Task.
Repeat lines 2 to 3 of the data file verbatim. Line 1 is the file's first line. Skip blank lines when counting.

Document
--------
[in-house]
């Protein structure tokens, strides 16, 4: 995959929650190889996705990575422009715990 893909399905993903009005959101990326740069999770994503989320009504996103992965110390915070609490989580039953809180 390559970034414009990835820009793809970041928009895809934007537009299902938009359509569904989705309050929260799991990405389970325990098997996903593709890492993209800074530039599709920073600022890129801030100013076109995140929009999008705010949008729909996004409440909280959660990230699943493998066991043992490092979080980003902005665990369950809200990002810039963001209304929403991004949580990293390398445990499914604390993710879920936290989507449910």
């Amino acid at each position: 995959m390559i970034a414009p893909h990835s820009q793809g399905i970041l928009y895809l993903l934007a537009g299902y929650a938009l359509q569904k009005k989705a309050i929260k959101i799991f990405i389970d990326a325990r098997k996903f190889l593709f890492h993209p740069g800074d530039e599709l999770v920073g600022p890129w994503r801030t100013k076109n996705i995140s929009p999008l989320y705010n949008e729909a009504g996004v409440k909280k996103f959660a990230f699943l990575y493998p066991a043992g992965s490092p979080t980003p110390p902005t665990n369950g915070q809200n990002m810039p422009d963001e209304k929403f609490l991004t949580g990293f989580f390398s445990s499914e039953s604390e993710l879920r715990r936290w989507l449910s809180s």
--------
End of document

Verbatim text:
């Protein structure tokens, strides 16, 4: 995959929650190889996705990575422009715990 893909399905993903009005959101990326740069999770994503989320009504996103992965110390915070609490989580039953809180 390559970034414009990835820009793809970041928009895809934007537009299902938009359509569904989705309050929260799991990405389970325990098997996903593709890492993209800074530039599709920073600022890129801030100013076109995140929009999008705010949008729909996004409440909280959660990230699943493998066991043992490092979080980003902005665990369950809200990002810039963001209304929403991004949580990293390398445990499914604390993710879920936290989507449910």
């Amino acid at each position: 995959m390559i970034a414009p893909h990835s820009q793809g399905i970041l928009y895809l993903l934007a537009g299902y929650a938009l359509q569904k009005k989705a309050i929260k959101i799991f990405i389970d990326a325990r098997k996903f190889l593709f890492h993209p740069g800074d530039e599709l999770v920073g600022p890129w994503r801030t100013k076109n996705i995140s929009p999008l989320y705010n949008e729909a009504g996004v409440k909280k996103f959660a990230f699943l990575y493998p066991a043992g992965s490092p979080t980003p110390p902005t665990n369950g915070q809200n990002m810039p422009d963001e209304k929403f609490l991004t949580g990293f989580f390398s445990s499914e039953s604390e993710l879920r715990r936290w989507l449910s809180s």